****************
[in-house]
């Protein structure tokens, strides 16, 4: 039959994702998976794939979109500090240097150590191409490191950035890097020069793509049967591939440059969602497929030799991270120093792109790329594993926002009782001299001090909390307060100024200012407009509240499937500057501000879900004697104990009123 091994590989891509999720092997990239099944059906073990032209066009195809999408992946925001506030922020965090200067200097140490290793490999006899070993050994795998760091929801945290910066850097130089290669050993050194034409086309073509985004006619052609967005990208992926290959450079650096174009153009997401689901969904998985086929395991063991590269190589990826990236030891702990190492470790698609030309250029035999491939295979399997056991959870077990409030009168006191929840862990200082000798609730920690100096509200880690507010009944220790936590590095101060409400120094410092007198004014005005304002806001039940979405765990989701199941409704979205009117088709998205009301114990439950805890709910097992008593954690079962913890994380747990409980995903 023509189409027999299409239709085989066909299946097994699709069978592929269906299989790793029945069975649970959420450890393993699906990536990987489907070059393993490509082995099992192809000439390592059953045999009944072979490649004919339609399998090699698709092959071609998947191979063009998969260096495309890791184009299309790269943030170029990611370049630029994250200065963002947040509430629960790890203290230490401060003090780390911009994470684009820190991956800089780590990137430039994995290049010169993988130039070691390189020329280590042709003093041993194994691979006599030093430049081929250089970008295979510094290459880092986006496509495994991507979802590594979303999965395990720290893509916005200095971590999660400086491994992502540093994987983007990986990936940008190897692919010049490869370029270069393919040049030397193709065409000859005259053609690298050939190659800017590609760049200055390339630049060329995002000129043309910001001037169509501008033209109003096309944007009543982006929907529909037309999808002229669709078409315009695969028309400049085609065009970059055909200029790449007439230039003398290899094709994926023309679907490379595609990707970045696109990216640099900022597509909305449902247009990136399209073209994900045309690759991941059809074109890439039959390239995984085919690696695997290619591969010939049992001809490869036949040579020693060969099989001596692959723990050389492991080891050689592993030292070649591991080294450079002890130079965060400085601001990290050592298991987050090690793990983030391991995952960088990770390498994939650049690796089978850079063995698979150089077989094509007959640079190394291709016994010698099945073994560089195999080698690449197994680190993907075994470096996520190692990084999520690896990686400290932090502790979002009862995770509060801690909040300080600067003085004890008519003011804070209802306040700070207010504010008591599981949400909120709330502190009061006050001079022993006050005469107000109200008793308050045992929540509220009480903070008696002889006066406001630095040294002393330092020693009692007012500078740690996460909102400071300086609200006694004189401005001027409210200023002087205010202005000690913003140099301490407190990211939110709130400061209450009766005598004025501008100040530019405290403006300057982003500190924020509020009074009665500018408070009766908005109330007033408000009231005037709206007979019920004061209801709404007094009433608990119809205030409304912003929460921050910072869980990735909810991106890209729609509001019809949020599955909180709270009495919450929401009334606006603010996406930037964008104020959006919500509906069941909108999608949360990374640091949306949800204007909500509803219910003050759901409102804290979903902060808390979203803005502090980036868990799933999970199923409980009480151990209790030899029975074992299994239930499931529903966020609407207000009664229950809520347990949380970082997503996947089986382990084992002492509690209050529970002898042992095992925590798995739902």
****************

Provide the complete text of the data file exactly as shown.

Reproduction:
[in-house]
């Protein structure tokens, strides 16, 4: 039959994702998976794939979109500090240097150590191409490191950035890097020069793509049967591939440059969602497929030799991270120093792109790329594993926002009782001299001090909390307060100024200012407009509240499937500057501000879900004697104990009123 091994590989891509999720092997990239099944059906073990032209066009195809999408992946925001506030922020965090200067200097140490290793490999006899070993050994795998760091929801945290910066850097130089290669050993050194034409086309073509985004006619052609967005990208992926290959450079650096174009153009997401689901969904998985086929395991063991590269190589990826990236030891702990190492470790698609030309250029035999491939295979399997056991959870077990409030009168006191929840862990200082000798609730920690100096509200880690507010009944220790936590590095101060409400120094410092007198004014005005304002806001039940979405765990989701199941409704979205009117088709998205009301114990439950805890709910097992008593954690079962913890994380747990409980995903 023509189409027999299409239709085989066909299946097994699709069978592929269906299989790793029945069975649970959420450890393993699906990536990987489907070059393993490509082995099992192809000439390592059953045999009944072979490649004919339609399998090699698709092959071609998947191979063009998969260096495309890791184009299309790269943030170029990611370049630029994250200065963002947040509430629960790890203290230490401060003090780390911009994470684009820190991956800089780590990137430039994995290049010169993988130039070691390189020329280590042709003093041993194994691979006599030093430049081929250089970008295979510094290459880092986006496509495994991507979802590594979303999965395990720290893509916005200095971590999660400086491994992502540093994987983007990986990936940008190897692919010049490869370029270069393919040049030397193709065409000859005259053609690298050939190659800017590609760049200055390339630049060329995002000129043309910001001037169509501008033209109003096309944007009543982006929907529909037309999808002229669709078409315009695969028309400049085609065009970059055909200029790449007439230039003398290899094709994926023309679907490379595609990707970045696109990216640099900022597509909305449902247009990136399209073209994900045309690759991941059809074109890439039959390239995984085919690696695997290619591969010939049992001809490869036949040579020693060969099989001596692959723990050389492991080891050689592993030292070649591991080294450079002890130079965060400085601001990290050592298991987050090690793990983030391991995952960088990770390498994939650049690796089978850079063995698979150089077989094509007959640079190394291709016994010698099945073994560089195999080698690449197994680190993907075994470096996520190692990084999520690896990686400290932090502790979002009862995770509060801690909040300080600067003085004890008519003011804070209802306040700070207010504010008591599981949400909120709330502190009061006050001079022993006050005469107000109200008793308050045992929540509220009480903070008696002889006066406001630095040294002393330092020693009692007012500078740690996460909102400071300086609200006694004189401005001027409210200023002087205010202005000690913003140099301490407190990211939110709130400061209450009766005598004025501008100040530019405290403006300057982003500190924020509020009074009665500018408070009766908005109330007033408000009231005037709206007979019920004061209801709404007094009433608990119809205030409304912003929460921050910072869980990735909810991106890209729609509001019809949020599955909180709270009495919450929401009334606006603010996406930037964008104020959006919500509906069941909108999608949360990374640091949306949800204007909500509803219910003050759901409102804290979903902060808390979203803005502090980036868990799933999970199923409980009480151990209790030899029975074992299994239930499931529903966020609407207000009664229950809520347990949380970082997503996947089986382990084992002492509690209050529970002898042992095992925590798995739902």